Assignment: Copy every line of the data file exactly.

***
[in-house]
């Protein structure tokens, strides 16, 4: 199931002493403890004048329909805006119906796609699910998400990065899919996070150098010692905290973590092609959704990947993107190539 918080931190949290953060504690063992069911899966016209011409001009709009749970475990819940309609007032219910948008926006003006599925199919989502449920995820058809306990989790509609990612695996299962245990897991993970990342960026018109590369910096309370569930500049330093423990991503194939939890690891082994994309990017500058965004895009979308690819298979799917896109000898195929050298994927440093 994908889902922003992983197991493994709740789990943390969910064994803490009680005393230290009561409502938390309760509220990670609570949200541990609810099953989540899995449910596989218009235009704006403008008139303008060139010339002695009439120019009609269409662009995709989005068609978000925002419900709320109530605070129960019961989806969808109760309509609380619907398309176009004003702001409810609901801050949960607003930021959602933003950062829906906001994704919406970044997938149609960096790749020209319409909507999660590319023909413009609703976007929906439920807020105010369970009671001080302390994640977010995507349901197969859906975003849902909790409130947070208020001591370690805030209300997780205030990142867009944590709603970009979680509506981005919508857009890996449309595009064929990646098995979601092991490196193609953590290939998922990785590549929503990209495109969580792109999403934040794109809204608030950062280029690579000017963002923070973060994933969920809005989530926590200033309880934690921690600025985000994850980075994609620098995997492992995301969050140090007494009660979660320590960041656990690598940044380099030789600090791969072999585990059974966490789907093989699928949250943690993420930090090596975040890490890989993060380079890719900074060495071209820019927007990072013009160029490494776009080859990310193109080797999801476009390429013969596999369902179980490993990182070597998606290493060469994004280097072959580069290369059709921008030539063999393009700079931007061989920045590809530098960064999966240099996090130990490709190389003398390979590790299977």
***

[in-house]
């Protein structure tokens, strides 16, 4: 199931002493403890004048329909805006119906796609699910998400990065899919996070150098010692905290973590092609959704990947993107190539 918080931190949290953060504690063992069911899966016209011409001009709009749970475990819940309609007032219910948008926006003006599925199919989502449920995820058809306990989790509609990612695996299962245990897991993970990342960026018109590369910096309370569930500049330093423990991503194939939890690891082994994309990017500058965004895009979308690819298979799917896109000898195929050298994927440093 994908889902922003992983197991493994709740789990943390969910064994803490009680005393230290009561409502938390309760509220990670609570949200541990609810099953989540899995449910596989218009235009704006403008008139303008060139010339002695009439120019009609269409662009995709989005068609978000925002419900709320109530605070129960019961989806969808109760309509609380619907398309176009004003702001409810609901801050949960607003930021959602933003950062829906906001994704919406970044997938149609960096790749020209319409909507999660590319023909413009609703976007929906439920807020105010369970009671001080302390994640977010995507349901197969859906975003849902909790409130947070208020001591370690805030209300997780205030990142867009944590709603970009979680509506981005919508857009890996449309595009064929990646098995979601092991490196193609953590290939998922990785590549929503990209495109969580792109999403934040794109809204608030950062280029690579000017963002923070973060994933969920809005989530926590200033309880934690921690600025985000994850980075994609620098995997492992995301969050140090007494009660979660320590960041656990690598940044380099030789600090791969072999585990059974966490789907093989699928949250943690993420930090090596975040890490890989993060380079890719900074060495071209820019927007990072013009160029490494776009080859990310193109080797999801476009390429013969596999369902179980490993990182070597998606290493060469994004280097072959580069290369059709921008030539063999393009700079931007061989920045590809530098960064999966240099996090130990490709190389003398390979590790299977």